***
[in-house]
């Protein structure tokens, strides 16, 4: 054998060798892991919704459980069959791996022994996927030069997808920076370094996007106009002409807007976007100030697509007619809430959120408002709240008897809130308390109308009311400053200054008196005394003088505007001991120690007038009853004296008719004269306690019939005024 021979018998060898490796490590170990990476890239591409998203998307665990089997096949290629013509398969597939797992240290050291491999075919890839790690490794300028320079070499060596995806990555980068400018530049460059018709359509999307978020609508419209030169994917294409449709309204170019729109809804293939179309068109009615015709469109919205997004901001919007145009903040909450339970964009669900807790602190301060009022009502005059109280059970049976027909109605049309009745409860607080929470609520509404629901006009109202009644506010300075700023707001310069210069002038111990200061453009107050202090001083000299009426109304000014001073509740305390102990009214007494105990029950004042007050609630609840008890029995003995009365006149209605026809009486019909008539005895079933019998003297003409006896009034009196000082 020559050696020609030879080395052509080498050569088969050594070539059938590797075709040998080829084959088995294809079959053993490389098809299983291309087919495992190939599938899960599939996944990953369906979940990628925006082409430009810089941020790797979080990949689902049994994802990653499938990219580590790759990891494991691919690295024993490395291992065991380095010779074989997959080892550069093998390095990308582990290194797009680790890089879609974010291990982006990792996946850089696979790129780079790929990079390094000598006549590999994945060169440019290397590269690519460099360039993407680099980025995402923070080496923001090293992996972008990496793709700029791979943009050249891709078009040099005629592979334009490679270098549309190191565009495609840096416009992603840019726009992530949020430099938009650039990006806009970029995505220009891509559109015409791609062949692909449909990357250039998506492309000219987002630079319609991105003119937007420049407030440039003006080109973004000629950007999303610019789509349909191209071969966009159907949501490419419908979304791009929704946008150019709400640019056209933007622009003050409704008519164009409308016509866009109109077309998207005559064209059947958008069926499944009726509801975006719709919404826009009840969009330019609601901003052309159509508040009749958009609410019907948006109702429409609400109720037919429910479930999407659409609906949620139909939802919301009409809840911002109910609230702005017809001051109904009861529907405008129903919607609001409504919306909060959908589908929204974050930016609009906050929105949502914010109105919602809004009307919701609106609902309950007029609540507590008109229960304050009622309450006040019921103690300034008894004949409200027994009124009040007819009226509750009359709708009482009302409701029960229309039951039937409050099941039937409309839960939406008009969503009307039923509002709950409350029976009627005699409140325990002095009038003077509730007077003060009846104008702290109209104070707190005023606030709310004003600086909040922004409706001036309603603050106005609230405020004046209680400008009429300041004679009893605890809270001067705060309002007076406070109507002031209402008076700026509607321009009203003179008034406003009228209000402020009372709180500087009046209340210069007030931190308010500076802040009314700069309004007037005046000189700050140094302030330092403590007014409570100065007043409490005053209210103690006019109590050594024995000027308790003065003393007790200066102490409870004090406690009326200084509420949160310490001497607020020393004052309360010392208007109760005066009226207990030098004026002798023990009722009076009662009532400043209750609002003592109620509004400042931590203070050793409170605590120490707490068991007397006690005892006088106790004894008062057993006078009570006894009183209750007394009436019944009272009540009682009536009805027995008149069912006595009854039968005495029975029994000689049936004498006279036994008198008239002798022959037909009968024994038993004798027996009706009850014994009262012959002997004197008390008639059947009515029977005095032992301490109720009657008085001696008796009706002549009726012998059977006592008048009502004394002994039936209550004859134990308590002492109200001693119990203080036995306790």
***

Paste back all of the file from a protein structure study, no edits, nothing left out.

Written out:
[in-house]
């Protein structure tokens, strides 16, 4: 054998060798892991919704459980069959791996022994996927030069997808920076370094996007106009002409807007976007100030697509007619809430959120408002709240008897809130308390109308009311400053200054008196005394003088505007001991120690007038009853004296008719004269306690019939005024 021979018998060898490796490590170990990476890239591409998203998307665990089997096949290629013509398969597939797992240290050291491999075919890839790690490794300028320079070499060596995806990555980068400018530049460059018709359509999307978020609508419209030169994917294409449709309204170019729109809804293939179309068109009615015709469109919205997004901001919007145009903040909450339970964009669900807790602190301060009022009502005059109280059970049976027909109605049309009745409860607080929470609520509404629901006009109202009644506010300075700023707001310069210069002038111990200061453009107050202090001083000299009426109304000014001073509740305390102990009214007494105990029950004042007050609630609840008890029995003995009365006149209605026809009486019909008539005895079933019998003297003409006896009034009196000082 020559050696020609030879080395052509080498050569088969050594070539059938590797075709040998080829084959088995294809079959053993490389098809299983291309087919495992190939599938899960599939996944990953369906979940990628925006082409430009810089941020790797979080990949689902049994994802990653499938990219580590790759990891494991691919690295024993490395291992065991380095010779074989997959080892550069093998390095990308582990290194797009680790890089879609974010291990982006990792996946850089696979790129780079790929990079390094000598006549590999994945060169440019290397590269690519460099360039993407680099980025995402923070080496923001090293992996972008990496793709700029791979943009050249891709078009040099005629592979334009490679270098549309190191565009495609840096416009992603840019726009992530949020430099938009650039990006806009970029995505220009891509559109015409791609062949692909449909990357250039998506492309000219987002630079319609991105003119937007420049407030440039003006080109973004000629950007999303610019789509349909191209071969966009159907949501490419419908979304791009929704946008150019709400640019056209933007622009003050409704008519164009409308016509866009109109077309998207005559064209059947958008069926499944009726509801975006719709919404826009009840969009330019609601901003052309159509508040009749958009609410019907948006109702429409609400109720037919429910479930999407659409609906949620139909939802919301009409809840911002109910609230702005017809001051109904009861529907405008129903919607609001409504919306909060959908589908929204974050930016609009906050929105949502914010109105919602809004009307919701609106609902309950007029609540507590008109229960304050009622309450006040019921103690300034008894004949409200027994009124009040007819009226509750009359709708009482009302409701029960229309039951039937409050099941039937409309839960939406008009969503009307039923509002709950409350029976009627005699409140325990002095009038003077509730007077003060009846104008702290109209104070707190005023606030709310004003600086909040922004409706001036309603603050106005609230405020004046209680400008009429300041004679009893605890809270001067705060309002007076406070109507002031209402008076700026509607321009009203003179008034406003009228209000402020009372709180500087009046209340210069007030931190308010500076802040009314700069309004007037005046000189700050140094302030330092403590007014409570100065007043409490005053209210103690006019109590050594024995000027308790003065003393007790200066102490409870004090406690009326200084509420949160310490001497607020020393004052309360010392208007109760005066009226207990030098004026002798023990009722009076009662009532400043209750609002003592109620509004400042931590203070050793409170605590120490707490068991007397006690005892006088106790004894008062057993006078009570006894009183209750007394009436019944009272009540009682009536009805027995008149069912006595009854039968005495029975029994000689049936004498006279036994008198008239002798022959037909009968024994038993004798027996009706009850014994009262012959002997004197008390008639059947009515029977005095032992301490109720009657008085001696008796009706002549009726012998059977006592008048009502004394002994039936209550004859134990308590002492109200001693119990203080036995306790």